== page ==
From Our Readers
September 28, 2014 6:30 am

Life is full of awful moments that only experience can teach us to anticipate. The cautious-hearted amongst us try to avoid these moments altogether, but when we can’t, it sends us into a frenzy. Why? Well, because we are emotionally unprepared: we are not dealing with reality, so when it all unfolds, we’re unsure of what to do. We panic.

What we should train ourselves to do is to embrace these moments, not just for the challenges they present, but also for the opportunities they create once we’ve overcome them. While there are many unenjoyable situations scattered across our lives, below are three standard situations where embracing the horrible moments is the best practice.

1. Every little thing annoys you and you feel like you might explode

You spilled the coffee everywhere, the printer ran out of toner (what even is that?) when you actually needed it, you left your wallet at home and only realized after you’d ordered your latte — yep, it’s one of those days. Even before getting to work/friends/other obligations, you’re on edge. It’s the perfect time, though, to embrace the decision: petulance or progression? You could spend the day thinking about what a bad day you’re having (already!), but know that this thinking is a distraction which causes more errors than fixes. Instead, see the horrible moment of frustration as your opportunity. The second you feel the pang of frustration and soon-to-be tears/anger/emotions, say to yourself, “OK. Now is the time to take twenty minutes and get myself together and start again.”

However busy you are, know that these twenty minutes of respite will compensate for any lost time. In that twenty minutes (or however long you need): remove yourself from the idea you’re a victim of anything but your own thoughts, breathe calmly and deeply, have your favorite drink/snack — whatever you need. The point is to isolate yourself from your frustration and get your focus back. After all, it’s better to do your best job than a rushed and angry one. Wouldn’t it be better to end the day saying “Well, it started off really badly but turned out really good”? So, embrace that horrible pre-explosion moment, choose progression, and turn those days into epic fireworks instead.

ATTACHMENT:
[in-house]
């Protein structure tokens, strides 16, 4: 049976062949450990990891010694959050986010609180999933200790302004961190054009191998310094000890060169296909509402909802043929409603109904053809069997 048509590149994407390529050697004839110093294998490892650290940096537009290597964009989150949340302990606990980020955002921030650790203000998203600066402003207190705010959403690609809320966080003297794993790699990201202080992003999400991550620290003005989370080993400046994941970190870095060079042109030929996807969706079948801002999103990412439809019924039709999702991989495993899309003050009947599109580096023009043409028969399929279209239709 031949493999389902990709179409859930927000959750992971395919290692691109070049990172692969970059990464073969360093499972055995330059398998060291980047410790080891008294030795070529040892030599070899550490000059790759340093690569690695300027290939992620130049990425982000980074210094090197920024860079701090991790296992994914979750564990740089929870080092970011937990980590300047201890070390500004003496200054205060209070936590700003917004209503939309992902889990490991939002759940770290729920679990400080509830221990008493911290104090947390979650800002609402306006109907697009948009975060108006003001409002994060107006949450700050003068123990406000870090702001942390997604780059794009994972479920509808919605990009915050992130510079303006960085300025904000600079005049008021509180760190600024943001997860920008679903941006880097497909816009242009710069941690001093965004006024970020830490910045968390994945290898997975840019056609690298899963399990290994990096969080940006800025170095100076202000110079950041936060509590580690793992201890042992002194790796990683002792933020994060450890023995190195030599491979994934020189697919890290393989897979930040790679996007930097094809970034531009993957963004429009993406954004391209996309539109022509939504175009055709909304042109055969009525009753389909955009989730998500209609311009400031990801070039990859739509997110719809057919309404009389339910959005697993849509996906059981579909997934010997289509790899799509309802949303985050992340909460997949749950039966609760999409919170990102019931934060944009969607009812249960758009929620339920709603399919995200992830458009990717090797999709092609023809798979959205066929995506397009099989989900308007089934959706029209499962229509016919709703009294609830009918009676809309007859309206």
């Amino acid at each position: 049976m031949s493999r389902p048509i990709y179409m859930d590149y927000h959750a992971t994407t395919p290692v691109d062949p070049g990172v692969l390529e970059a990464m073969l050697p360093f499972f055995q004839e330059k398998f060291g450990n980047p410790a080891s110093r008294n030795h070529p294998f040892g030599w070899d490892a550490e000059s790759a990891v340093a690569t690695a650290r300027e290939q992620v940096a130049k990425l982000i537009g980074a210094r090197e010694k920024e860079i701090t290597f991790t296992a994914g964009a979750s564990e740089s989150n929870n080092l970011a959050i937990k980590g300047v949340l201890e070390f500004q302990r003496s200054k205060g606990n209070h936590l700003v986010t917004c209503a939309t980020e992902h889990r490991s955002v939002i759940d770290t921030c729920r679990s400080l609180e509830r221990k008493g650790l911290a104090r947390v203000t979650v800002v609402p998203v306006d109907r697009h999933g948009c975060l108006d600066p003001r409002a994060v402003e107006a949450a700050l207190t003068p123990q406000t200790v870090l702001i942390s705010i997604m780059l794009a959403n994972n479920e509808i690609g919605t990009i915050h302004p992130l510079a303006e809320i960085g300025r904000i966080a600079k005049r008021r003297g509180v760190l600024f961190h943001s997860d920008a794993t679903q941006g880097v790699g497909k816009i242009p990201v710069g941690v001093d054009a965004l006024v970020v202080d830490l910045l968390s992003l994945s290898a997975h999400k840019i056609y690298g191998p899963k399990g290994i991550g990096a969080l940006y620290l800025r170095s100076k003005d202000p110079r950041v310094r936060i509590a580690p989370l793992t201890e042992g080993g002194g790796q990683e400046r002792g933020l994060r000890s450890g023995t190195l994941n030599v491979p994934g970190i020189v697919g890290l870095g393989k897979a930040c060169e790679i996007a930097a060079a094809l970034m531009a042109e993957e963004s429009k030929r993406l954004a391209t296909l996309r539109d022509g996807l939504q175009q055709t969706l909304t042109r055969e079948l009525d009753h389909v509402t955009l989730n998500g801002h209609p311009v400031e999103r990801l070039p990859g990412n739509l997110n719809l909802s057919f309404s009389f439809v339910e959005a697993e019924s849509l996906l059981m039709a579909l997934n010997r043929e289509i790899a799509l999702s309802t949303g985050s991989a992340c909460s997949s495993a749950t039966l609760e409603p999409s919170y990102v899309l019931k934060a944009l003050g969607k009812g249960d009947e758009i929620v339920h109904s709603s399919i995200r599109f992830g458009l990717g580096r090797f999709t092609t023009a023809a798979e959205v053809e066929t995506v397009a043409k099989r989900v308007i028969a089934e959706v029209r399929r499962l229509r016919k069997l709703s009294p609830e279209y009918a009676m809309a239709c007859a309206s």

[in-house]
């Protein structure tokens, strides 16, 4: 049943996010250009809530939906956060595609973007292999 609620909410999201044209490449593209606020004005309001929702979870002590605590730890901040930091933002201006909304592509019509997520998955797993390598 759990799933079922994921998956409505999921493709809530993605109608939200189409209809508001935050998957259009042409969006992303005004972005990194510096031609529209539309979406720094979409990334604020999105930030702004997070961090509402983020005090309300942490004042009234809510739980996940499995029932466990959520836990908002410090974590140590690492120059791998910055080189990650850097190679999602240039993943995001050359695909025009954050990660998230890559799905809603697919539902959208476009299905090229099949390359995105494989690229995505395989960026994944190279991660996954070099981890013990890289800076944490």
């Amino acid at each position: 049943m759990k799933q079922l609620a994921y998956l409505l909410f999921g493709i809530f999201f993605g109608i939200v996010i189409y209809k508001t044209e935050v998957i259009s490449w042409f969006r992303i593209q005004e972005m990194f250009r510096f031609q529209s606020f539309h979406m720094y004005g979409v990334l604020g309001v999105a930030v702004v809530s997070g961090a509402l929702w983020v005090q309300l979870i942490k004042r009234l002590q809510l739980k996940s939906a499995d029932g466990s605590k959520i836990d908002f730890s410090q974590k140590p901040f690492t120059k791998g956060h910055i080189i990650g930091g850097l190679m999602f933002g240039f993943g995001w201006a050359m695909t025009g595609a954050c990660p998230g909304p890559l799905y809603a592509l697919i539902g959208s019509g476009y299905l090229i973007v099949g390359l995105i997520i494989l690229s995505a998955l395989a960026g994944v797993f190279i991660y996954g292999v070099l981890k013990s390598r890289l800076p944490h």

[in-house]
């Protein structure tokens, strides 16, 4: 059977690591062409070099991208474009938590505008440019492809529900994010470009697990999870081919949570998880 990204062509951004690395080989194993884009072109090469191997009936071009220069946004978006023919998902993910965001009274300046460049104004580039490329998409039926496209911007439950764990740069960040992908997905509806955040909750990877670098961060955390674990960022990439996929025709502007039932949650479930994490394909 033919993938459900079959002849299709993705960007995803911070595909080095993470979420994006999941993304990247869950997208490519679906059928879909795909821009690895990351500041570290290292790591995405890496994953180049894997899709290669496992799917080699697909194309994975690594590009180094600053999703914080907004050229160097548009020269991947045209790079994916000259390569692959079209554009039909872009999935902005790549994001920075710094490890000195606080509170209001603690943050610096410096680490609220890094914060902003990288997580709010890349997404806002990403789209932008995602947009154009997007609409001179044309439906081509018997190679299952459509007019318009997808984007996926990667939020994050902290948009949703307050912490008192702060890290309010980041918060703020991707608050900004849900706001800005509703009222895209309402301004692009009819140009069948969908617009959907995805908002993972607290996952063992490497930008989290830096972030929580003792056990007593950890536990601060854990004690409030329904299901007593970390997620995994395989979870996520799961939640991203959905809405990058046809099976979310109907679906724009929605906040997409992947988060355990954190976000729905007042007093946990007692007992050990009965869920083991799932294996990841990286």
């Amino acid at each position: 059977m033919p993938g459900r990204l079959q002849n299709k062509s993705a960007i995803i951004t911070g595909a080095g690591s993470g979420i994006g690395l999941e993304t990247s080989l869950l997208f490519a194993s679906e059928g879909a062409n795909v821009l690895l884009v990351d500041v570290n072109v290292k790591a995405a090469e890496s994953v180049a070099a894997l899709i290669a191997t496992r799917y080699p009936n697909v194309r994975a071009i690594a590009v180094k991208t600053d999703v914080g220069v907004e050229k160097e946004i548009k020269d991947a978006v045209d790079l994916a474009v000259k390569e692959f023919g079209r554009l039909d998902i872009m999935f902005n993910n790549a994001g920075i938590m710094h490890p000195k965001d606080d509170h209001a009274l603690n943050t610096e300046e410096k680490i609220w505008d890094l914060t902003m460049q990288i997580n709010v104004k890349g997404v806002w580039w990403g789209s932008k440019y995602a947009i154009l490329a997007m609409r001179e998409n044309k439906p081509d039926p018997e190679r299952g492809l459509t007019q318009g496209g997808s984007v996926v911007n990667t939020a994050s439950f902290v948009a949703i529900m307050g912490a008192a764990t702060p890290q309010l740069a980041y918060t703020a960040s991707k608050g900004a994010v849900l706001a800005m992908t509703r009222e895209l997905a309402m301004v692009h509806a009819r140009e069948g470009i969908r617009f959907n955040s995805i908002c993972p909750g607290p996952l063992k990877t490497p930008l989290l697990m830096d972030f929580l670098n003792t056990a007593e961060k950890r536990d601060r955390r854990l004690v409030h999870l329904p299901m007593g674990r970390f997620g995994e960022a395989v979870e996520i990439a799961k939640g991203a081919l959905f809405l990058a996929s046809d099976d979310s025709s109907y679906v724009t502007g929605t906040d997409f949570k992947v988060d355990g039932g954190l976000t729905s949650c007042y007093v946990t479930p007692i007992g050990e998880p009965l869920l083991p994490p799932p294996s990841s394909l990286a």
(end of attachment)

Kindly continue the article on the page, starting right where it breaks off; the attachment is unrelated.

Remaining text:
2. They said, “No.”

Your boss. Your friends. Your family. Your crush(es). The existential universe. The man at the fries stand when you’re asking for more mustard. They all say “no” at some point, usually at the exact moment when you really wanted them to say “yes.” It can be as devastating as it is demotivating when you feel like you’re missing out on something you really wanted. However, we should learn to embrace the “no.”  You see, when you no longer fear the “no,” you get better at asking for things. No one can answer a question they’ve never been asked, and you’ve got to ask for what you want. There’s a profound courage in facing not getting what you want, for the sake of an answer and subsequent moving-on-up vibes. Imagine creating a reality for yourself where you can ask anything, because “no” doesn’t mean it’s over, it just means something is beginning.

3. You don’t like someone, and you’re pretty sure they don’t like you, either

You know when you meet that person, who, for reasons somewhat unknown to you, just gets on your nerves? Maybe something about them doesn’t connect with you, and you sense they have the same feeling about you. The funny thing is that past-me would have tried to have these non-likers actually like me. Which is kind of exhausting, and a symptom of insecurities. One day, though, and this was the only benefit of my corporate life, I attended a compulsory seminar and the instructor said, “70% of people will not like you just from looking at you. So, this can never be your focus.” Despite the questionable statistics, he did make a valid point about not spending your energy where you shouldn’t.

When you come across these non-likers, simply acknowledge the difference internally and embrace the people and things that you do like, instead. Acknowledging the difference in others, and accepting they may not like you, is stating that you truly believe you are not the value of someone else’s opinion, nor are they the value of yours. Something kind of beautiful can happen, too: you open a space for these people to exist with an indifference, and sometimes the two of you grow and evolve to actually like one another as a result.

In fact, life gets a little easier and becomes a little more beautiful when you embrace the difficult moments. Sure, it’s a process and mostly not a fun one, but progression rarely is. The exciting thing is, you get to decide how you run your life. Life is yours for the making, and the horrible moments don’t have to define it.

Kate Bailey is an Australian writer based in Berlin, Germany where she runs Little Joy, an independent publisher. Kate is currently working on her first novel, titled Rubble Women.

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